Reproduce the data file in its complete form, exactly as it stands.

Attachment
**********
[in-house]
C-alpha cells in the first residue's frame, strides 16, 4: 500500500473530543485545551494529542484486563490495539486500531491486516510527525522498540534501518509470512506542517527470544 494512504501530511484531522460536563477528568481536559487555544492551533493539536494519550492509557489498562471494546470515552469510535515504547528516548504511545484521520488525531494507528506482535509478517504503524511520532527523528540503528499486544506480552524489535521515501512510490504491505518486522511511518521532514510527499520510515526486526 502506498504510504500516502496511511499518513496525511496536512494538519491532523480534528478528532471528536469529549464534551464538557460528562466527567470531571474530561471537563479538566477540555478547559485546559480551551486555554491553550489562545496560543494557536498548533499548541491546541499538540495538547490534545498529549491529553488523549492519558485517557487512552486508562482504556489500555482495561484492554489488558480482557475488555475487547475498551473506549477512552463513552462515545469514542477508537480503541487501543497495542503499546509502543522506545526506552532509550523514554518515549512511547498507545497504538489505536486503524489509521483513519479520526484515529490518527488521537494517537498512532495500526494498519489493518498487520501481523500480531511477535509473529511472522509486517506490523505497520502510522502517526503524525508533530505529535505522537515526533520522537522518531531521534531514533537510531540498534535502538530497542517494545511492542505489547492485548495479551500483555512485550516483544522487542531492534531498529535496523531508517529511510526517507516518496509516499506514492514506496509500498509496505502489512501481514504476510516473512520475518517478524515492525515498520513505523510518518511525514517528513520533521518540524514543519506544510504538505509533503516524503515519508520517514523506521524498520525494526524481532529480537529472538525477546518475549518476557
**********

[in-house]
C-alpha cells in the first residue's frame, strides 16, 4: 500500500473530543485545551494529542484486563490495539486500531491486516510527525522498540534501518509470512506542517527470544 494512504501530511484531522460536563477528568481536559487555544492551533493539536494519550492509557489498562471494546470515552469510535515504547528516548504511545484521520488525531494507528506482535509478517504503524511520532527523528540503528499486544506480552524489535521515501512510490504491505518486522511511518521532514510527499520510515526486526 502506498504510504500516502496511511499518513496525511496536512494538519491532523480534528478528532471528536469529549464534551464538557460528562466527567470531571474530561471537563479538566477540555478547559485546559480551551486555554491553550489562545496560543494557536498548533499548541491546541499538540495538547490534545498529549491529553488523549492519558485517557487512552486508562482504556489500555482495561484492554489488558480482557475488555475487547475498551473506549477512552463513552462515545469514542477508537480503541487501543497495542503499546509502543522506545526506552532509550523514554518515549512511547498507545497504538489505536486503524489509521483513519479520526484515529490518527488521537494517537498512532495500526494498519489493518498487520501481523500480531511477535509473529511472522509486517506490523505497520502510522502517526503524525508533530505529535505522537515526533520522537522518531531521534531514533537510531540498534535502538530497542517494545511492542505489547492485548495479551500483555512485550516483544522487542531492534531498529535496523531508517529511510526517507516518496509516499506514492514506496509500498509496505502489512501481514504476510516473512520475518517478524515492525515498520513505523510518518511525514517528513520533521518540524514543519506544510504538505509533503516524503515519508520517514523506521524498520525494526524481532529480537529472538525477546518475549518476557